Whenever I read in the news about some politician or celebrity having an affair, it makes me think of my own marriage and the sacredness with which I hold my vow of fidelity to my wife. Even after 20 years of marriage, I can look in the mirror and be proud of the fact I've never had an affair with another woman. I guess you could call me a poster boy of constancy.
Of course, I would be lying if I said I've never been tempted over the years. In fact, just last week at a convention I sat next to a lady who tickled my fancy quite a bit and on the principle of full disclosure I confess I was feeling a little frisky after a day of stimulating talk about the actuarial sciences, of which I count myself a proud practitioner.
I could have sat at the opposite end of the bar from her, but instead I sat myself down right next to her and introduced myself by saying, "I could tell you my real name but it might come back to bite me later!" Heh-heh! Kind of a funny line among us actuaries. But you could tell she was a real pro, a no-nonsense kind of gal (which I like!), and although she smiled, she didn't seem to be in the same kind of feisty mood I was in and she left just a minute or two later.
Which is probably a good thing, because, to be perfectly honest with you, despite my sterling track record, I sometimes wonder whether I have the inner strength to resist the allure of a woman who's bent on seducing a man. I like to think I have the strength, but I can't recall ever having been tested, if you know what I mean, although about a year ago I had a meeting with a woman and in the first five minutes I entertained myself with the idea that she found me attractive. Maybe she was just being polite because her company was considering doing business with ours, but she seemed interested in what I had to say and even leaned across the table when I showed her our risk-reduction model for the kind of business her company did.
To this day I wonder if I could have resisted her had she actually unleashed on me her charms, which I think were considerable. Luckily, she did no such thing, and her interest in what I had to say seemed to start and stop with our company's risk-reduction model. But the question occupies me. I mean, is it just luck that I've been faithful all these years or is it because of my core values? Am I at root a faithful husband or have I just never been put to the test?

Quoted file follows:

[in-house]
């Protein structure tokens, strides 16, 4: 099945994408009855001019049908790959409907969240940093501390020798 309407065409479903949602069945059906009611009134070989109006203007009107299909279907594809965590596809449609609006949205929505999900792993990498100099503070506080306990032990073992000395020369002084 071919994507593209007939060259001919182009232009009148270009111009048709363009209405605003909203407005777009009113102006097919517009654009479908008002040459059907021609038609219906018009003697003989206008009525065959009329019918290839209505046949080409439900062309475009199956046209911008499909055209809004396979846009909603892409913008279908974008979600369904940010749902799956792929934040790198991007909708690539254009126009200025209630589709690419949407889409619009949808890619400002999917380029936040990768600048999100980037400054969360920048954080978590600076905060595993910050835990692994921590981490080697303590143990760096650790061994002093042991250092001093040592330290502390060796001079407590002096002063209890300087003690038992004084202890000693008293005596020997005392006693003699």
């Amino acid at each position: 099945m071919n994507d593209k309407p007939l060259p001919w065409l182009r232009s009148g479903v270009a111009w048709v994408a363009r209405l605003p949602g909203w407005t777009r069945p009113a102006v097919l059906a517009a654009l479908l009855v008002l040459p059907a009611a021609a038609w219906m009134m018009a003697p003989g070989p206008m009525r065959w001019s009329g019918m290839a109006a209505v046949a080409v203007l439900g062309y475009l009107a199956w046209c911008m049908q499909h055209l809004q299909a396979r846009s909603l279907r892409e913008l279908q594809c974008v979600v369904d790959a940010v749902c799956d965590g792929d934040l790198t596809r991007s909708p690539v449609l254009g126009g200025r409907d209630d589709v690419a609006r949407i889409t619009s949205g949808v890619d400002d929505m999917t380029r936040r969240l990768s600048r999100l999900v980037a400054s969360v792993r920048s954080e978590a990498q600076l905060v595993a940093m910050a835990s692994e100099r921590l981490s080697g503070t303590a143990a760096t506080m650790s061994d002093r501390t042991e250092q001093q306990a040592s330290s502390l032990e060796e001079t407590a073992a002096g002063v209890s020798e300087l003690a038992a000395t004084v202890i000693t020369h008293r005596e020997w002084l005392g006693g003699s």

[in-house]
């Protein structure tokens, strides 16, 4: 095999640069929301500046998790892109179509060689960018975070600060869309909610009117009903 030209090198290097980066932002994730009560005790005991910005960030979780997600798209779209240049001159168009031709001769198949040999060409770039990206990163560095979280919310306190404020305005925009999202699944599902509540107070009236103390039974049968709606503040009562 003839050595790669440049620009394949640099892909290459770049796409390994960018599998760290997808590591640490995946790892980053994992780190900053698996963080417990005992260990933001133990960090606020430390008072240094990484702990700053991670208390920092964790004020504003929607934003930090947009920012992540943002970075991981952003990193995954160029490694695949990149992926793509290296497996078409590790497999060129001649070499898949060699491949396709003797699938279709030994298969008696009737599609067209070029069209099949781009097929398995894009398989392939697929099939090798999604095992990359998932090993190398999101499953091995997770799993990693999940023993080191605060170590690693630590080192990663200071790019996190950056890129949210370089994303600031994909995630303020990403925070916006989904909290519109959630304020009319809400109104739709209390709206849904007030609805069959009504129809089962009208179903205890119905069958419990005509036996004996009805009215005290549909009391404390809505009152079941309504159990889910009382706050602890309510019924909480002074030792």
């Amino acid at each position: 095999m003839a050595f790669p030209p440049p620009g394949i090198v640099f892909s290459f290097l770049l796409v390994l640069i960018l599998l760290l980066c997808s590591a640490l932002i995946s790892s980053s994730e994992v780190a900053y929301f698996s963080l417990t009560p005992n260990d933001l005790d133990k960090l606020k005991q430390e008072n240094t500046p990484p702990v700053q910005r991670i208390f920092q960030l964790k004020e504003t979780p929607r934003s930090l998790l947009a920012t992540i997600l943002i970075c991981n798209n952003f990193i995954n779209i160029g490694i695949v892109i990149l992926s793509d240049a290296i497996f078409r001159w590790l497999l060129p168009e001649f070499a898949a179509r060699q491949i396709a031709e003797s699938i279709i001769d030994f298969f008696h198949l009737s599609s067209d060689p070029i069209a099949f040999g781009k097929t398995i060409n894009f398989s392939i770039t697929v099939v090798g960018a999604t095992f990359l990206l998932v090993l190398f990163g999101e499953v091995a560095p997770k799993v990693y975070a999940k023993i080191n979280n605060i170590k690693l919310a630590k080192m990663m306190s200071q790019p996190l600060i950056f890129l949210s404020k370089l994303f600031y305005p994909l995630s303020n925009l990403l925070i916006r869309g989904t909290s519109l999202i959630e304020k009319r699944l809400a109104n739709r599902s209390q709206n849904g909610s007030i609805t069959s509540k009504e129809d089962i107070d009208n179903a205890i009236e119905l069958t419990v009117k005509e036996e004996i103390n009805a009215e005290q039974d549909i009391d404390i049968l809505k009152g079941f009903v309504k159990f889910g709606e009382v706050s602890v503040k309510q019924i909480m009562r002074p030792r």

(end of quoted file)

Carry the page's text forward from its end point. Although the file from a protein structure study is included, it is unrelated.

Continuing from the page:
This is an important question, because next week I'm going to Kansas City for a conference and you know how that song goes, "They got a crazy way of lovin' there, and I'm gonna get me some. . . Kansas City, here I come!"
I'm certainly not hoping to have an affair. But after 20 years, the cards could come up in favor of a chance encounter, a moment when a lady is feeling a bit lonely, maybe smarting from a recent divorce or something, and along comes just the man she's looking for, or at least a man that kind of fits the bill, or just fills a need, or reminds her of her ex-husband in their better days or maybe her old high school boyfriend or a college professor who once lit a fire under her, or is at least no worse than her ex-husband. Or maybe she's still married and wants to stick it to her husband by flirting with the man sitting next to her at the bar. I'm just saying that that man could be me. I'm an actuary. I know about calculating odds. It's been 20 years. That's 20 years of going to conventions, having meetings-can I possibly go another 20 years without at least one moment arising when all of the stars are aligned?
Not that I want something to happen. I'm proud of my track record. But you never know.